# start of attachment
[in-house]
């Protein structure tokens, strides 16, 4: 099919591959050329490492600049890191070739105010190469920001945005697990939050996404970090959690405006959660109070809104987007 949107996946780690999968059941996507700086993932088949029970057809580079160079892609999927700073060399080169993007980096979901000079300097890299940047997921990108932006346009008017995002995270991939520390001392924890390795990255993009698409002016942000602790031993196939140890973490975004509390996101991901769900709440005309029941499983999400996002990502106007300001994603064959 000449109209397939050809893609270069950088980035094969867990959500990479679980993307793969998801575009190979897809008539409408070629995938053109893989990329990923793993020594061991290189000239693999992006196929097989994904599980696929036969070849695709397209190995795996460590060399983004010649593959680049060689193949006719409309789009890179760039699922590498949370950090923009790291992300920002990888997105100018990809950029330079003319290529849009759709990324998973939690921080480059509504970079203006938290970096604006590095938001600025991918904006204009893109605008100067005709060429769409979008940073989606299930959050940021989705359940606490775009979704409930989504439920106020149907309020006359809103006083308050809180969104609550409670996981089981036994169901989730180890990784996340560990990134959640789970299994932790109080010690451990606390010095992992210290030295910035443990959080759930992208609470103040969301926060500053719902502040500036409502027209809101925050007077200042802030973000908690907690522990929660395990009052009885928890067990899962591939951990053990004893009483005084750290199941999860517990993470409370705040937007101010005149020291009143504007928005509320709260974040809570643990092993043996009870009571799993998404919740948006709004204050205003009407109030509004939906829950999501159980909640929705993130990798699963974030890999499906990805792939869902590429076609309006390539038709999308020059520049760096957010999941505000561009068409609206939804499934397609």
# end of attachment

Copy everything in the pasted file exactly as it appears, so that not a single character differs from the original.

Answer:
[in-house]
């Protein structure tokens, strides 16, 4: 099919591959050329490492600049890191070739105010190469920001945005697990939050996404970090959690405006959660109070809104987007 949107996946780690999968059941996507700086993932088949029970057809580079160079892609999927700073060399080169993007980096979901000079300097890299940047997921990108932006346009008017995002995270991939520390001392924890390795990255993009698409002016942000602790031993196939140890973490975004509390996101991901769900709440005309029941499983999400996002990502106007300001994603064959 000449109209397939050809893609270069950088980035094969867990959500990479679980993307793969998801575009190979897809008539409408070629995938053109893989990329990923793993020594061991290189000239693999992006196929097989994904599980696929036969070849695709397209190995795996460590060399983004010649593959680049060689193949006719409309789009890179760039699922590498949370950090923009790291992300920002990888997105100018990809950029330079003319290529849009759709990324998973939690921080480059509504970079203006938290970096604006590095938001600025991918904006204009893109605008100067005709060429769409979008940073989606299930959050940021989705359940606490775009979704409930989504439920106020149907309020006359809103006083308050809180969104609550409670996981089981036994169901989730180890990784996340560990990134959640789970299994932790109080010690451990606390010095992992210290030295910035443990959080759930992208609470103040969301926060500053719902502040500036409502027209809101925050007077200042802030973000908690907690522990929660395990009052009885928890067990899962591939951990053990004893009483005084750290199941999860517990993470409370705040937007101010005149020291009143504007928005509320709260974040809570643990092993043996009870009571799993998404919740948006709004204050205003009407109030509004939906829950999501159980909640929705993130990798699963974030890999499906990805792939869902590429076609309006390539038709999308020059520049760096957010999941505000561009068409609206939804499934397609």